Due to a political conspiracy, an innocent man is sent to death row and his only hope is his brother, who makes it his mission to deliberately get himself sent to the same prison in order to break the both of them out, from the inside.
The inspiration behind this series is the Thracian Gladiator Spartacus, who led a slave uprising against the Roman Republic. The Thracians had been persuaded by Claudius Glaber to serve as auxiliaries in the Roman legions in a campaign against the Getae, who had often plundered Thracian lands. However after Glaber reneges on the deal and switches his attentions from the Getae to attack Mithridates in Asia Minor, the Thracians feel betrayed and mutiny. Captured by Glaber, Spartacus is condemned to death as a Gladiator, whilst his wife Sura is condemned to slavery. Spartacus, however, proves to be a formidable gladiator, and defeats the four gladiators tasked with executing him. He becomes a favorite of the crowd, leading Senator Albinius to commute his death sentence to a life of slavery. Spartacus is purchased by Batiatus for gladiator training, who promises to help him find Sura if he proves himself in training. As the series develops, the story follows the betrayals and machinations...Written by
Oenomaeus, Gannicus, Crixus, and Spartacus were each Champions at one point, but came to it differently. Crixus and Gannicus were both Champions of the House of Batiatus before becoming Champion of Capua. Oenomaeus was solely Champion of the House, never becoming Champion of Capua, and Spartacus was never Champion of the House. See more »
In several episodes the use of the letter U, for example under the bust that Batiatus made for Spartacus, was seen. The letter U in Latin wasn't used in place of V as consonant until the Middle ages. See more »
Gannicus seeks to best you.
Gladiators seek to best all. It's the only way to survive in the arena.
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During the series run, each episode has shots from the season as the background while the credits roll. The pictures in the background vary depending on the season. The exception to this being the series finale where a montage of the characters are displayed. See more »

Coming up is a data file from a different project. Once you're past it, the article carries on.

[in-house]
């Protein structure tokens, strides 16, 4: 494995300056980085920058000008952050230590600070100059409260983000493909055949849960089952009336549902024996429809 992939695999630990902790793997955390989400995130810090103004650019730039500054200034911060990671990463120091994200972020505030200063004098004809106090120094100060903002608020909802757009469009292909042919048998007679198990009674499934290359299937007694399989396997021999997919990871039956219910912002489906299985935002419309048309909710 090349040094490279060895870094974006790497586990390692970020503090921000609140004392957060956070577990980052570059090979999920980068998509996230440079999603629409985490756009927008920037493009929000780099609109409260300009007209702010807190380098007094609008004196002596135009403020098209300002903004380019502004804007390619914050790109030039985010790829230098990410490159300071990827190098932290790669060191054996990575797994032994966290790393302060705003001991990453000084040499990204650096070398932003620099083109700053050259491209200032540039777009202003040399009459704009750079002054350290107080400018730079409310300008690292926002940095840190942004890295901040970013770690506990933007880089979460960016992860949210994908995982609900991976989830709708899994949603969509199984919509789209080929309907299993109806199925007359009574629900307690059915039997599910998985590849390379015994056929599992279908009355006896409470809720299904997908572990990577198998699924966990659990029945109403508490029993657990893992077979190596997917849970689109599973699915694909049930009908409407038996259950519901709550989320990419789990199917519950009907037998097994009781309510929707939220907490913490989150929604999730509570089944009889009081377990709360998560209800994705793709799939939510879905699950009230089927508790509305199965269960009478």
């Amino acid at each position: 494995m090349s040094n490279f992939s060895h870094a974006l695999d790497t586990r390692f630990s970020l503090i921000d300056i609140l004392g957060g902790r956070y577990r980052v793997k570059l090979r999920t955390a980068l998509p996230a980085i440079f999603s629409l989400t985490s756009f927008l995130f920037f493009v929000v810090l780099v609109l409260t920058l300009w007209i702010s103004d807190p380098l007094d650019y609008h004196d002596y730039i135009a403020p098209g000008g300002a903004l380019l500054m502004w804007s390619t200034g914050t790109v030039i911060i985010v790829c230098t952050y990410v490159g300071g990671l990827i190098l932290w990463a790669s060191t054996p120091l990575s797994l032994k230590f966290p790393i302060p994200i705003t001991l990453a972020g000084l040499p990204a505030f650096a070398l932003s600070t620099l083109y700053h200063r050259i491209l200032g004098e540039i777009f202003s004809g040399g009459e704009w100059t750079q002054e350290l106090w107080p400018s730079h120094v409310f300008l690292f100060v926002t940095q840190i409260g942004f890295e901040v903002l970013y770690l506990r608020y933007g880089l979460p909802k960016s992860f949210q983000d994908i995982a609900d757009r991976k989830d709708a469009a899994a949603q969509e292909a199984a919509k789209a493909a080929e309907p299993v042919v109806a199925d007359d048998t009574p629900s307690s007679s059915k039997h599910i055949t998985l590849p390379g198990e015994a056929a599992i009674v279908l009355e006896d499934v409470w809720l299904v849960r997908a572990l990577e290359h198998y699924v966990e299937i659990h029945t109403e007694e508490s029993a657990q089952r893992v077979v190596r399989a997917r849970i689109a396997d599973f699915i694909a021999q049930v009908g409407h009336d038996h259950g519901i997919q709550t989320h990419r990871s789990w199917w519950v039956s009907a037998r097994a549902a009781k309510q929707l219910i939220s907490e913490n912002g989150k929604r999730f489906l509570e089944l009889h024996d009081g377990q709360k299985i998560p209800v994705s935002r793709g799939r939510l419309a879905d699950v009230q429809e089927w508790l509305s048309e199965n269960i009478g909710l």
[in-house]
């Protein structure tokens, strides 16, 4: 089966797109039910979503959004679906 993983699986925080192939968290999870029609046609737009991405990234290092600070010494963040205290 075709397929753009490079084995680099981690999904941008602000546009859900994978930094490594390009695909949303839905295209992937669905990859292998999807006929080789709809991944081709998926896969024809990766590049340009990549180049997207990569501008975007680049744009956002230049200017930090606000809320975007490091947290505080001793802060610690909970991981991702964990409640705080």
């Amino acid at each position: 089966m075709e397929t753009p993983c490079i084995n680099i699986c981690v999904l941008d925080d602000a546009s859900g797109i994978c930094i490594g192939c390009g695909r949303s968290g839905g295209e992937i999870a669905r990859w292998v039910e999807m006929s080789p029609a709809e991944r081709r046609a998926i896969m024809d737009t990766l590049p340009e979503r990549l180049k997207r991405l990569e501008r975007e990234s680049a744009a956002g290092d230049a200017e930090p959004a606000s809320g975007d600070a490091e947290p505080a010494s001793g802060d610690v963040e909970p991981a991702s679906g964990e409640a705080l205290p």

An imperfect pilot, but an epic show so far, if you manage look past the blood and nudity.
For me the pilot was something of a mix between the graphic violence of 300(it even includes somewhat similar battle sequences), the sex of 300, the idea of Gladiator and a bit of Rome. I almost stopped watching it and I'm glad I didn't do it. People would see the first episode and dismiss it as "gore and sex" time-wasting perversity. And they would be mistaken. The plot, filled with at first glance one-dimensional characters, is so varied, so deep, full of plot twists and unpredictable outcomes that you may find yourself glued to the screen.The sex is still there, the sexy images as well(muscular men and beautiful women), but the characters have gained so much depth and perspective, that you can't say someone is just white or black(with two exceptions). There are so many shades of gray in between, that most of the times even if you want to hate a character for plotting against the protagonist, you find yourself siding with him on another level. The protagonist is not a saint, the "bad guys" show they can love and cherish, and you see the other side of mighty Rome, the one not shown in "Rome". This show, even after the less than spectacular pilot, can be and for the moment is great and it's not the gore or sex that make it so.
In 300, Rome and even Gladiator, to which Spartacus: Blood and Sand is usually compared, the main characters are free men and women, people who act on their generally free will(yes, even in Gladiator). This show is different. Spartacus: Blood and Sand displays the Roman world through the eyes of the downtrodden, the helpless and the people without rights - the enslaved, THE underdogs, who eventually tried to defy the might of Rome, who lost and lost in an epic and tragic way and in their fall still achieved greatness and immortality. Among the nudity, spilling blood and duel sequences, Spartacus: Blood and Sand shows the viewer why freedom is such a cherished thing, what happens when we lose it and why people throughout time have risen to regain it and died pursuing it or defending it.
Some people mock the characters for being "one-dimensional" and demand more complexity. Others have voiced their contempt of the less than accurate representation of "the complex social system of Rome". Spartacus: Blood and Sand does not seek to represent the social system. For the people at the bottom of the ladder it was irrelevant whether Sulla was killing senators or Pompeus was gaining power. As for the one-dimensional characters, let me pound the obvious and say this - when you have to kill a friend at the command of your master, or be killed as well, there's no possibility for inner struggle or soul searching. You can't really disobey your master when humiliation, rape, torture and death lie just a whim away.
It's early to say definitely whether Spartacus: Blood and Sand will be a great TV show. It certainly is for now and gets better and better. Unless the creators manage to screw up gigantically, which they have avoided so far, this child of Starz can become epic.
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